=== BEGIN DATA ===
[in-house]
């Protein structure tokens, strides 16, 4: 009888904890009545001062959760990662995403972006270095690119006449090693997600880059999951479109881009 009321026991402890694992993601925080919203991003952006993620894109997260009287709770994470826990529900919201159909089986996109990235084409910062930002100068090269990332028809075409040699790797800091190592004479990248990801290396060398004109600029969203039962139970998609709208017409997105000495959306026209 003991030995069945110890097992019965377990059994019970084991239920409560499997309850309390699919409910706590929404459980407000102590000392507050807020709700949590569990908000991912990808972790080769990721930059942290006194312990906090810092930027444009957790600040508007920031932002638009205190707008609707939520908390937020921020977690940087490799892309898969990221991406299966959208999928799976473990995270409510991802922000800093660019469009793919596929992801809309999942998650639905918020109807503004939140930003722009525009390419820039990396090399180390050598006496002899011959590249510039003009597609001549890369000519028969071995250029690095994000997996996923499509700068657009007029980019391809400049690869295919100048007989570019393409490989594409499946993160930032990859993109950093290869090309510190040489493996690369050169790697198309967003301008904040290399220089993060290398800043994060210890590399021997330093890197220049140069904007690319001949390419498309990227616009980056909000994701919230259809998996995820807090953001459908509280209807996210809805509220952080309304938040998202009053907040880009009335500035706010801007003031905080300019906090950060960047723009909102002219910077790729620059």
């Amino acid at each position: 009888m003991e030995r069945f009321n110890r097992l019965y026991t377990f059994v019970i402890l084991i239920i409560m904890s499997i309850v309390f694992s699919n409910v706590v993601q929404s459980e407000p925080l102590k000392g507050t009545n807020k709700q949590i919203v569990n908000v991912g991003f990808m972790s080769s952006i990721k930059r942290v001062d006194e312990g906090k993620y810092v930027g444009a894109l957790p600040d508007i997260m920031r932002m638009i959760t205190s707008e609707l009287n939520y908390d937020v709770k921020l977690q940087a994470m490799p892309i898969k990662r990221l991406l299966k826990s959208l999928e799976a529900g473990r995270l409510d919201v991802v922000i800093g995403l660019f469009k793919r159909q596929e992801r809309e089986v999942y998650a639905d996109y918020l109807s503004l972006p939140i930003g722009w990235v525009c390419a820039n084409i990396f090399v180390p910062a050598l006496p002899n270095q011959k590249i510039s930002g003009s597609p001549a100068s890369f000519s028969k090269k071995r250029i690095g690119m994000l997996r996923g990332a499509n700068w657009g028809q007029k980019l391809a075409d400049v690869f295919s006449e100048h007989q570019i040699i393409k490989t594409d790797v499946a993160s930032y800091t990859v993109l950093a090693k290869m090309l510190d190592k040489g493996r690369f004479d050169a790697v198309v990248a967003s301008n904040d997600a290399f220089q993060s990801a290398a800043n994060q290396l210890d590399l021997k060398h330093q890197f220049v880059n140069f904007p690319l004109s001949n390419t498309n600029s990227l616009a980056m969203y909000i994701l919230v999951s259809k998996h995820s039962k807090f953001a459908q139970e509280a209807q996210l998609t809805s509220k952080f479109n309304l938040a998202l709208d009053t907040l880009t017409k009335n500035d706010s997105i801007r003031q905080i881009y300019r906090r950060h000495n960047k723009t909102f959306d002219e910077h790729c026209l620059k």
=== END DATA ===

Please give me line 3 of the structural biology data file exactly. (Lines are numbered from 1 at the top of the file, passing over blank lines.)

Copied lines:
């Amino acid at each position: 009888m003991e030995r069945f009321n110890r097992l019965y026991t377990f059994v019970i402890l084991i239920i409560m904890s499997i309850v309390f694992s699919n409910v706590v993601q929404s459980e407000p925080l102590k000392g507050t009545n807020k709700q949590i919203v569990n908000v991912g991003f990808m972790s080769s952006i990721k930059r942290v001062d006194e312990g906090k993620y810092v930027g444009a894109l957790p600040d508007i997260m920031r932002m638009i959760t205190s707008e609707l009287n939520y908390d937020v709770k921020l977690q940087a994470m490799p892309i898969k990662r990221l991406l299966k826990s959208l999928e799976a529900g473990r995270l409510d919201v991802v922000i800093g995403l660019f469009k793919r159909q596929e992801r809309e089986v999942y998650a639905d996109y918020l109807s503004l972006p939140i930003g722009w990235v525009c390419a820039n084409i990396f090399v180390p910062a050598l006496p002899n270095q011959k590249i510039s930002g003009s597609p001549a100068s890369f000519s028969k090269k071995r250029i690095g690119m994000l997996r996923g990332a499509n700068w657009g028809q007029k980019l391809a075409d400049v690869f295919s006449e100048h007989q570019i040699i393409k490989t594409d790797v499946a993160s930032y800091t990859v993109l950093a090693k290869m090309l510190d190592k040489g493996r690369f004479d050169a790697v198309v990248a967003s301008n904040d997600a290399f220089q993060s990801a290398a800043n994060q290396l210890d590399l021997k060398h330093q890197f220049v880059n140069f904007p690319l004109s001949n390419t498309n600029s990227l616009a980056m969203y909000i994701l919230v999951s259809k998996h995820s039962k807090f953001a459908q139970e509280a209807q996210l998609t809805s509220k952080f479109n309304l938040a998202l709208d009053t907040l880009t017409k009335n500035d706010s997105i801007r003031q905080i881009y300019r906090r950060h000495n960047k723009t909102f959306d002219e910077h790729c026209l620059k």